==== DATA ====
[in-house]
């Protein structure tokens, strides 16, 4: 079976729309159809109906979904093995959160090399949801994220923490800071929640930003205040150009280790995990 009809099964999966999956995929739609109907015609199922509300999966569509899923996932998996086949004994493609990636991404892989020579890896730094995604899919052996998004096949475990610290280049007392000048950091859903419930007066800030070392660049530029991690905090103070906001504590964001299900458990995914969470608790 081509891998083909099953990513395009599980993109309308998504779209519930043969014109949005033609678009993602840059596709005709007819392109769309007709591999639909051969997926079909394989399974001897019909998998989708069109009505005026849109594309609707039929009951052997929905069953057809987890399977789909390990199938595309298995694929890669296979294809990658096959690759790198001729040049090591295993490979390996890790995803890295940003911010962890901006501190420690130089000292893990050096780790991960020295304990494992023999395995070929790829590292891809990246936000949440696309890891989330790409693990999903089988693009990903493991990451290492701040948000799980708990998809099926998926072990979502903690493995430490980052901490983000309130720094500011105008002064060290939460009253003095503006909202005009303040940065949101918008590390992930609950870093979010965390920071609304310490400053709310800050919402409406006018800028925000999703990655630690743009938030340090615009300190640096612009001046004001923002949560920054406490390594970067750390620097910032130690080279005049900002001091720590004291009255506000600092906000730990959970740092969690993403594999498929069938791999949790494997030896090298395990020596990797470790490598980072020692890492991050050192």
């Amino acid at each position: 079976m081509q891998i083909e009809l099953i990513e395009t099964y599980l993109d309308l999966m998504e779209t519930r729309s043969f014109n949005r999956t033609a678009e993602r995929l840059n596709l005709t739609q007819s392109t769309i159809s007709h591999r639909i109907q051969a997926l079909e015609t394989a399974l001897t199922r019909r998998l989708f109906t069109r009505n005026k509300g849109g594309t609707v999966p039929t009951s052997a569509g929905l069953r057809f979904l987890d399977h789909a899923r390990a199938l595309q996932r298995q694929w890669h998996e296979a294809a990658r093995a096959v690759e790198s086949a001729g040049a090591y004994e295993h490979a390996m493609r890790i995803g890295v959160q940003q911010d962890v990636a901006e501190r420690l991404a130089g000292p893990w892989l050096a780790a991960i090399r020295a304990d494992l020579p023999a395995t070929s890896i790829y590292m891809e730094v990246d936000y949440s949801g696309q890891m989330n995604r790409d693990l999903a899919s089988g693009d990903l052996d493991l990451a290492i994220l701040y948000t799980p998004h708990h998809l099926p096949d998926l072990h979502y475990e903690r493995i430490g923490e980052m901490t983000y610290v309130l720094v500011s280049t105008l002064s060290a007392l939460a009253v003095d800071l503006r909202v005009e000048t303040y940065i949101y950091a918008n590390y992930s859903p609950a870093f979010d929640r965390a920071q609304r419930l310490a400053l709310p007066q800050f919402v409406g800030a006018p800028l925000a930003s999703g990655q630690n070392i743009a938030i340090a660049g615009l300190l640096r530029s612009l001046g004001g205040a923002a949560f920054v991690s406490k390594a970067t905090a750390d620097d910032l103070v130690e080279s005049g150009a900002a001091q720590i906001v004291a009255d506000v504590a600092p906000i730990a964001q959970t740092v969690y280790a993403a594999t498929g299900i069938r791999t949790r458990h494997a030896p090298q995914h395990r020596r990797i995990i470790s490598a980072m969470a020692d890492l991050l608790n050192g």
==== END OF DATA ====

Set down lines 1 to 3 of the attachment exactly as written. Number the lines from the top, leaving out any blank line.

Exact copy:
[in-house]
């Protein structure tokens, strides 16, 4: 079976729309159809109906979904093995959160090399949801994220923490800071929640930003205040150009280790995990 009809099964999966999956995929739609109907015609199922509300999966569509899923996932998996086949004994493609990636991404892989020579890896730094995604899919052996998004096949475990610290280049007392000048950091859903419930007066800030070392660049530029991690905090103070906001504590964001299900458990995914969470608790 081509891998083909099953990513395009599980993109309308998504779209519930043969014109949005033609678009993602840059596709005709007819392109769309007709591999639909051969997926079909394989399974001897019909998998989708069109009505005026849109594309609707039929009951052997929905069953057809987890399977789909390990199938595309298995694929890669296979294809990658096959690759790198001729040049090591295993490979390996890790995803890295940003911010962890901006501190420690130089000292893990050096780790991960020295304990494992023999395995070929790829590292891809990246936000949440696309890891989330790409693990999903089988693009990903493991990451290492701040948000799980708990998809099926998926072990979502903690493995430490980052901490983000309130720094500011105008002064060290939460009253003095503006909202005009303040940065949101918008590390992930609950870093979010965390920071609304310490400053709310800050919402409406006018800028925000999703990655630690743009938030340090615009300190640096612009001046004001923002949560920054406490390594970067750390620097910032130690080279005049900002001091720590004291009255506000600092906000730990959970740092969690993403594999498929069938791999949790494997030896090298395990020596990797470790490598980072020692890492991050050192």
């Amino acid at each position: 079976m081509q891998i083909e009809l099953i990513e395009t099964y599980l993109d309308l999966m998504e779209t519930r729309s043969f014109n949005r999956t033609a678009e993602r995929l840059n596709l005709t739609q007819s392109t769309i159809s007709h591999r639909i109907q051969a997926l079909e015609t394989a399974l001897t199922r019909r998998l989708f109906t069109r009505n005026k509300g849109g594309t609707v999966p039929t009951s052997a569509g929905l069953r057809f979904l987890d399977h789909a899923r390990a199938l595309q996932r298995q694929w890669h998996e296979a294809a990658r093995a096959v690759e790198s086949a001729g040049a090591y004994e295993h490979a390996m493609r890790i995803g890295v959160q940003q911010d962890v990636a901006e501190r420690l991404a130089g000292p893990w892989l050096a780790a991960i090399r020295a304990d494992l020579p023999a395995t070929s890896i790829y590292m891809e730094v990246d936000y949440s949801g696309q890891m989330n995604r790409d693990l999903a899919s089988g693009d990903l052996d493991l990451a290492i994220l701040y948000t799980p998004h708990h998809l099926p096949d998926l072990h979502y475990e903690r493995i430490g923490e980052m901490t983000y610290v309130l720094v500011s280049t105008l002064s060290a007392l939460a009253v003095d800071l503006r909202v005009e000048t303040y940065i949101y950091a918008n590390y992930s859903p609950a870093f979010d929640r965390a920071q609304r419930l310490a400053l709310p007066q800050f919402v409406g800030a006018p800028l925000a930003s999703g990655q630690n070392i743009a938030i340090a660049g615009l300190l640096r530029s612009l001046g004001g205040a923002a949560f920054v991690s406490k390594a970067t905090a750390d620097d910032l103070v130690e080279s005049g150009a900002a001091q720590i906001v004291a009255d506000v504590a600092p906000i730990a964001q959970t740092v969690y280790a993403a594999t498929g299900i069938r791999t949790r458990h494997a030896p090298q995914h395990r020596r990797i995990i470790s490598a980072m969470a020692d890492l991050l608790n050192g």